Wednesday, August 4, 2010

The Bit Actors of Wrath

In 1940, the big movie was The Grapes of Wrath with Henry Fonda.  It won Oscars for Best Actress and Best Director, and had five other nominations including Best Picture.  Everyone knows Henry Fonda and Jane Darwell in the lead roles, with John Caradine, Charley Grapewin, and Zeffie Tilbury bringing in the supporting cast perfectly.

Actually, Zeffie Tilbury is probably not a household word.  I can't remember her name coming up around the dinner table lately, but she was in 74 films.  The first ten, starting in 1917, were silent.  She lived from 1863 (the year of the Battle of Gettysburg) to 1950 (the year I was born). 

She played Aunt Lucy in After the Thin Man in 1936, and worked twice with Laurel and Hardy, but her scenes in Block Heads in 1938 were deleted.  She also made a few other films at the Hal Roach Studios, including Second Childhood in 1936 with Our Gang.  Her last film of note was Sheriff of Tombstone with Roy Rogers in 1941, and one movie after that with no great stars and her role going uncredited.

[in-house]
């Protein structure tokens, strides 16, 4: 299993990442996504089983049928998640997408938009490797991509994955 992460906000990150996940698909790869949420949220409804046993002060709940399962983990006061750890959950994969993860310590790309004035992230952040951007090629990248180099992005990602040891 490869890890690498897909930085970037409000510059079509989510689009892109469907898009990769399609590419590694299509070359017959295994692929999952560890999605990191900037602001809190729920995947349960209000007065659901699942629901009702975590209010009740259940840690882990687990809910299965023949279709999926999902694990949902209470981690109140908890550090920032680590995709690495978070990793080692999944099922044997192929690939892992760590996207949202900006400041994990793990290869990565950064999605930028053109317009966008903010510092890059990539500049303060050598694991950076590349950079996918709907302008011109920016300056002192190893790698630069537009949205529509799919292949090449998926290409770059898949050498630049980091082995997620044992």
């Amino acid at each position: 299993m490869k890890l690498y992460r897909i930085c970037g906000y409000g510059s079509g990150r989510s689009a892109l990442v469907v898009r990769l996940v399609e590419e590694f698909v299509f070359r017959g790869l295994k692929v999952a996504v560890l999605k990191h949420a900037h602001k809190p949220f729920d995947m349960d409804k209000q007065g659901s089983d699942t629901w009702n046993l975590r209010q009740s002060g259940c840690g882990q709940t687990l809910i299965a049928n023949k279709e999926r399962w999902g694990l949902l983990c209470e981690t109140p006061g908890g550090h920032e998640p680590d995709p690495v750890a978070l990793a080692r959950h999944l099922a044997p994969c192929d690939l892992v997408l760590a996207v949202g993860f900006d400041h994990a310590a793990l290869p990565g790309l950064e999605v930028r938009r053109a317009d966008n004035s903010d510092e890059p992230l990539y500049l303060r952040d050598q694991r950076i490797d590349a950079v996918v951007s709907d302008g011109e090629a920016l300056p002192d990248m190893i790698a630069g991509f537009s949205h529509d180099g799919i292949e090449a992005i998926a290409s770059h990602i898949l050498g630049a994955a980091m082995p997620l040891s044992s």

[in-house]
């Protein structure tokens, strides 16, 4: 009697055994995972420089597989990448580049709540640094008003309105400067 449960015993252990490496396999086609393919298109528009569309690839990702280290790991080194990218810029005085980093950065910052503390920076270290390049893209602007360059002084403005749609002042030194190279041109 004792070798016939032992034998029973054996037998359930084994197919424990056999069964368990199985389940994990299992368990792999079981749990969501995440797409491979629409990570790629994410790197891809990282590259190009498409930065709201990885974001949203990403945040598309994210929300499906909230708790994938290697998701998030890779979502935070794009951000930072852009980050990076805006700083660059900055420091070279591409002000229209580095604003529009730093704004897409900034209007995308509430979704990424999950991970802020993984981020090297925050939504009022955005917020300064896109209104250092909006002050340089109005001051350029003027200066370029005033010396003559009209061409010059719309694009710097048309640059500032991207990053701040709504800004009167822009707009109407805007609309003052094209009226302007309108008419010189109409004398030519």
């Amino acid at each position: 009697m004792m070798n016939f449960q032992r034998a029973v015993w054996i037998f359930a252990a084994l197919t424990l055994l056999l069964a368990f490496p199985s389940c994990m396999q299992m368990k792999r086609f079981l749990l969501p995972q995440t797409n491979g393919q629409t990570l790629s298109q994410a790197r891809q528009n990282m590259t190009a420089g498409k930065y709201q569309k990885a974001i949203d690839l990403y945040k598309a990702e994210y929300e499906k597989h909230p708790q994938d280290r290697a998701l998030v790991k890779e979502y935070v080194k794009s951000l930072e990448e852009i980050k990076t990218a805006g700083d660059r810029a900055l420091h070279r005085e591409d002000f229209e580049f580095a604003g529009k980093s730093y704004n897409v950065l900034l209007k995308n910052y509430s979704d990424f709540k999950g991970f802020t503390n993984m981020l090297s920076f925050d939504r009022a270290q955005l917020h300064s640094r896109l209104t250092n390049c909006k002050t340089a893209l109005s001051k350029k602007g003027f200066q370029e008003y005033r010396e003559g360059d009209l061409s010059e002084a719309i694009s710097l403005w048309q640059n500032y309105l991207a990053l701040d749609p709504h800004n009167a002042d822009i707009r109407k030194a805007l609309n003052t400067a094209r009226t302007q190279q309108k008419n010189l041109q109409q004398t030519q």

Way down at the other end of the cast list, under the uncredited parts, we find Bill Wolfe who played a square dance caller.  Here is a bit actor who worked with many great stars.  He made six films with Roy Rogers, five with W. C. Fields, five with John Wayne, and worked with Laurel and Hardy in Way Out West in 1937.  According to IMDb, of Bill Wolfe's 83 films, he never received screen credit. 

I like looking at the careers of child actors as well.  One of the kids in the film was Wally Albright.  Born in 1925, he would have been 15 in Grapes.  He started acting when he was only four years old.  He appeared as Wally in six Our Gang shorts at Hal Roach, including one of my favorites, Hi, Neighbor! in 1934 where he played the rich kid with a toy fire engine.  The gang has to build their own fire engine out of a junk pile, and then they race!

He made 61 films by the time he was 17 years old, and two more in his twenties.  Other than Our Gang, his big film would have been Captains Courageous in 1937, but he was way down on the cast list.  I guess he made a living at the time, but early actors (especially child actors) didn't really make enough to plan for retirement.

I don't pretend to be a film scholar, but I hope my notes create interest in some of the lesser known actors and actresses who made the movies what they are.  Like I have said before, there are a lot of Bit Actors to write about!  Do me a about Zeffie at dinner tonight.

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